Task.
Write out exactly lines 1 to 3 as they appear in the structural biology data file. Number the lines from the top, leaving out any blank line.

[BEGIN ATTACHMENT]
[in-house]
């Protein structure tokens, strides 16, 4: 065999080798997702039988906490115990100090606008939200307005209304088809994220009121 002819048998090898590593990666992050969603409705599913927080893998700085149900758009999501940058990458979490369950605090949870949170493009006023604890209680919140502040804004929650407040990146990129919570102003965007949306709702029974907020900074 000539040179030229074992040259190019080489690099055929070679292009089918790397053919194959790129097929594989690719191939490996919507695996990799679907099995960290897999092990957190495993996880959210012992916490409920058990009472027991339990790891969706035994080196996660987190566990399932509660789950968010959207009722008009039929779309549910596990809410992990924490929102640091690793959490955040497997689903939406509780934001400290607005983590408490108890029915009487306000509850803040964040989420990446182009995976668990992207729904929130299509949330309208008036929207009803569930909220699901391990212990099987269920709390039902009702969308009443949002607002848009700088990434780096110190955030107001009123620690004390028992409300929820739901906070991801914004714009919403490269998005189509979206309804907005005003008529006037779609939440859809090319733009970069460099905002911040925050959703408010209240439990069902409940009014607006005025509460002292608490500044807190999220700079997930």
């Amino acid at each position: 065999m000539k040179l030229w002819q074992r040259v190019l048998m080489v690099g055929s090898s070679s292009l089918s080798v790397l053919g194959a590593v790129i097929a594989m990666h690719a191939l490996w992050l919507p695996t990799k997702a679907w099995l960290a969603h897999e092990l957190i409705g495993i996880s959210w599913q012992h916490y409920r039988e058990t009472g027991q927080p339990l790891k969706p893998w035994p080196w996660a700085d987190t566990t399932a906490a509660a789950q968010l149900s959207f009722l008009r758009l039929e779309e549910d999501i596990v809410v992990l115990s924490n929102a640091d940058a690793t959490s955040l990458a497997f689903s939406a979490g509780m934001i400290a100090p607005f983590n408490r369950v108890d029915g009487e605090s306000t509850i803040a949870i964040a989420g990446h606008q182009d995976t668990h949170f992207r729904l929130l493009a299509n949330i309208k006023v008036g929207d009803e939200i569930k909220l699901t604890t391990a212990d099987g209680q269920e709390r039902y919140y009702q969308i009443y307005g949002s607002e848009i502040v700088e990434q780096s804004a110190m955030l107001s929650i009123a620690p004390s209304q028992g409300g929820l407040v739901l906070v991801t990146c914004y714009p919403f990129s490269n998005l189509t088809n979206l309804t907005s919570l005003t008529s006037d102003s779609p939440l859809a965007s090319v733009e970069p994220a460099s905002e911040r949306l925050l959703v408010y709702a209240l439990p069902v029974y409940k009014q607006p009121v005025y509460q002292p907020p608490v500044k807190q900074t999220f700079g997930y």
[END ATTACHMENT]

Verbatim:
[in-house]
């Protein structure tokens, strides 16, 4: 065999080798997702039988906490115990100090606008939200307005209304088809994220009121 002819048998090898590593990666992050969603409705599913927080893998700085149900758009999501940058990458979490369950605090949870949170493009006023604890209680919140502040804004929650407040990146990129919570102003965007949306709702029974907020900074 000539040179030229074992040259190019080489690099055929070679292009089918790397053919194959790129097929594989690719191939490996919507695996990799679907099995960290897999092990957190495993996880959210012992916490409920058990009472027991339990790891969706035994080196996660987190566990399932509660789950968010959207009722008009039929779309549910596990809410992990924490929102640091690793959490955040497997689903939406509780934001400290607005983590408490108890029915009487306000509850803040964040989420990446182009995976668990992207729904929130299509949330309208008036929207009803569930909220699901391990212990099987269920709390039902009702969308009443949002607002848009700088990434780096110190955030107001009123620690004390028992409300929820739901906070991801914004714009919403490269998005189509979206309804907005005003008529006037779609939440859809090319733009970069460099905002911040925050959703408010209240439990069902409940009014607006005025509460002292608490500044807190999220700079997930």
């Amino acid at each position: 065999m000539k040179l030229w002819q074992r040259v190019l048998m080489v690099g055929s090898s070679s292009l089918s080798v790397l053919g194959a590593v790129i097929a594989m990666h690719a191939l490996w992050l919507p695996t990799k997702a679907w099995l960290a969603h897999e092990l957190i409705g495993i996880s959210w599913q012992h916490y409920r039988e058990t009472g027991q927080p339990l790891k969706p893998w035994p080196w996660a700085d987190t566990t399932a906490a509660a789950q968010l149900s959207f009722l008009r758009l039929e779309e549910d999501i596990v809410v992990l115990s924490n929102a640091d940058a690793t959490s955040l990458a497997f689903s939406a979490g509780m934001i400290a100090p607005f983590n408490r369950v108890d029915g009487e605090s306000t509850i803040a949870i964040a989420g990446h606008q182009d995976t668990h949170f992207r729904l929130l493009a299509n949330i309208k006023v008036g929207d009803e939200i569930k909220l699901t604890t391990a212990d099987g209680q269920e709390r039902y919140y009702q969308i009443y307005g949002s607002e848009i502040v700088e990434q780096s804004a110190m955030l107001s929650i009123a620690p004390s209304q028992g409300g929820l407040v739901l906070v991801t990146c914004y714009p919403f990129s490269n998005l189509t088809n979206l309804t907005s919570l005003t008529s006037d102003s779609p939440l859809a965007s090319v733009e970069p994220a460099s905002e911040r949306l925050l959703v408010y709702a209240l439990p069902v029974y409940k009014q607006p009121v005025y509460q002292p907020p608490v500044k807190q900074t999220f700079g997930y």